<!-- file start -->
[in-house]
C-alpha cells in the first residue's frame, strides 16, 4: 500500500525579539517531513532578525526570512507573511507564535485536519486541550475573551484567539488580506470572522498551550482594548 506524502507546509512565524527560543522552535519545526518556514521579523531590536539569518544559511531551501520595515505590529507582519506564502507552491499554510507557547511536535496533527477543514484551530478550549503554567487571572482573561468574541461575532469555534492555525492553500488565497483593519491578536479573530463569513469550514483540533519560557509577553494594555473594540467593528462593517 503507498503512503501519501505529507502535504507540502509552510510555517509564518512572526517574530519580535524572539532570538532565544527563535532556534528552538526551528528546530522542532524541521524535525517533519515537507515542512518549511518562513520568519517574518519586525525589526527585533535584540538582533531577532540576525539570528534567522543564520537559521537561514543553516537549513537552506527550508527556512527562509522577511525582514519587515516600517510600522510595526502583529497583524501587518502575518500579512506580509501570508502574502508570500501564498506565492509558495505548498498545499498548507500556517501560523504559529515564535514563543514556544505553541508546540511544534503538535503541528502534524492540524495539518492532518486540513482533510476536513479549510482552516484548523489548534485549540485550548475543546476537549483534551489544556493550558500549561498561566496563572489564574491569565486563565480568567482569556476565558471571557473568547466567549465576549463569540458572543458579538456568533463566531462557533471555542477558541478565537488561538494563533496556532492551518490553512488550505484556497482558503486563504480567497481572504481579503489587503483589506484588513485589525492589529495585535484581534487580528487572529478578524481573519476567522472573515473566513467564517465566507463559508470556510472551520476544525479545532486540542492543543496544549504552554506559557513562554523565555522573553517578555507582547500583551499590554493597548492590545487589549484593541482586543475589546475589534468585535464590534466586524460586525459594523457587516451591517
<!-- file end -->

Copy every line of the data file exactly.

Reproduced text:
[in-house]
C-alpha cells in the first residue's frame, strides 16, 4: 500500500525579539517531513532578525526570512507573511507564535485536519486541550475573551484567539488580506470572522498551550482594548 506524502507546509512565524527560543522552535519545526518556514521579523531590536539569518544559511531551501520595515505590529507582519506564502507552491499554510507557547511536535496533527477543514484551530478550549503554567487571572482573561468574541461575532469555534492555525492553500488565497483593519491578536479573530463569513469550514483540533519560557509577553494594555473594540467593528462593517 503507498503512503501519501505529507502535504507540502509552510510555517509564518512572526517574530519580535524572539532570538532565544527563535532556534528552538526551528528546530522542532524541521524535525517533519515537507515542512518549511518562513520568519517574518519586525525589526527585533535584540538582533531577532540576525539570528534567522543564520537559521537561514543553516537549513537552506527550508527556512527562509522577511525582514519587515516600517510600522510595526502583529497583524501587518502575518500579512506580509501570508502574502508570500501564498506565492509558495505548498498545499498548507500556517501560523504559529515564535514563543514556544505553541508546540511544534503538535503541528502534524492540524495539518492532518486540513482533510476536513479549510482552516484548523489548534485549540485550548475543546476537549483534551489544556493550558500549561498561566496563572489564574491569565486563565480568567482569556476565558471571557473568547466567549465576549463569540458572543458579538456568533463566531462557533471555542477558541478565537488561538494563533496556532492551518490553512488550505484556497482558503486563504480567497481572504481579503489587503483589506484588513485589525492589529495585535484581534487580528487572529478578524481573519476567522472573515473566513467564517465566507463559508470556510472551520476544525479545532486540542492543543496544549504552554506559557513562554523565555522573553517578555507582547500583551499590554493597548492590545487589549484593541482586543475589546475589534468585535464590534466586524460586525459594523457587516451591517